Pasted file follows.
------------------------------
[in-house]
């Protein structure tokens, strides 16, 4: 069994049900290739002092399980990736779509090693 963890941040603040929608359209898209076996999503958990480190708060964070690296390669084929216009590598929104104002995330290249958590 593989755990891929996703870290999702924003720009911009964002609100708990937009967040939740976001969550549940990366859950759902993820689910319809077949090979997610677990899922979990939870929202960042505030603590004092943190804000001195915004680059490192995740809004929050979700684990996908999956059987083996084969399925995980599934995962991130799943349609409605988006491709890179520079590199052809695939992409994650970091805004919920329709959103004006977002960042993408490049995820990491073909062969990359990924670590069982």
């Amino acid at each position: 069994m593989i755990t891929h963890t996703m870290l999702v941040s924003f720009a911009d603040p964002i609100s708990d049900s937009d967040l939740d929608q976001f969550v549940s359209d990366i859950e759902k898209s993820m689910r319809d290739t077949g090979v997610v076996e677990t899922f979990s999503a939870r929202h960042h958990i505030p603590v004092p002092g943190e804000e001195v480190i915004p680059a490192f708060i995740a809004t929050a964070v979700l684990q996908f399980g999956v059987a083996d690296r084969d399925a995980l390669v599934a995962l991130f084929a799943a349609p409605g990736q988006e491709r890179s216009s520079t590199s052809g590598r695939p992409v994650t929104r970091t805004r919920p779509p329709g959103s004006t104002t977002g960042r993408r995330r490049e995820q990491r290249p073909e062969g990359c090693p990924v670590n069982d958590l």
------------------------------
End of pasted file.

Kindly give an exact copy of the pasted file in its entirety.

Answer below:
[in-house]
């Protein structure tokens, strides 16, 4: 069994049900290739002092399980990736779509090693 963890941040603040929608359209898209076996999503958990480190708060964070690296390669084929216009590598929104104002995330290249958590 593989755990891929996703870290999702924003720009911009964002609100708990937009967040939740976001969550549940990366859950759902993820689910319809077949090979997610677990899922979990939870929202960042505030603590004092943190804000001195915004680059490192995740809004929050979700684990996908999956059987083996084969399925995980599934995962991130799943349609409605988006491709890179520079590199052809695939992409994650970091805004919920329709959103004006977002960042993408490049995820990491073909062969990359990924670590069982």
């Amino acid at each position: 069994m593989i755990t891929h963890t996703m870290l999702v941040s924003f720009a911009d603040p964002i609100s708990d049900s937009d967040l939740d929608q976001f969550v549940s359209d990366i859950e759902k898209s993820m689910r319809d290739t077949g090979v997610v076996e677990t899922f979990s999503a939870r929202h960042h958990i505030p603590v004092p002092g943190e804000e001195v480190i915004p680059a490192f708060i995740a809004t929050a964070v979700l684990q996908f399980g999956v059987a083996d690296r084969d399925a995980l390669v599934a995962l991130f084929a799943a349609p409605g990736q988006e491709r890179s216009s520079t590199s052809g590598r695939p992409v994650t929104r970091t805004r919920p779509p329709g959103s004006t104002t977002g960042r993408r995330r490049e995820q990491r290249p073909e062969g990359c090693p990924v670590n069982d958590l």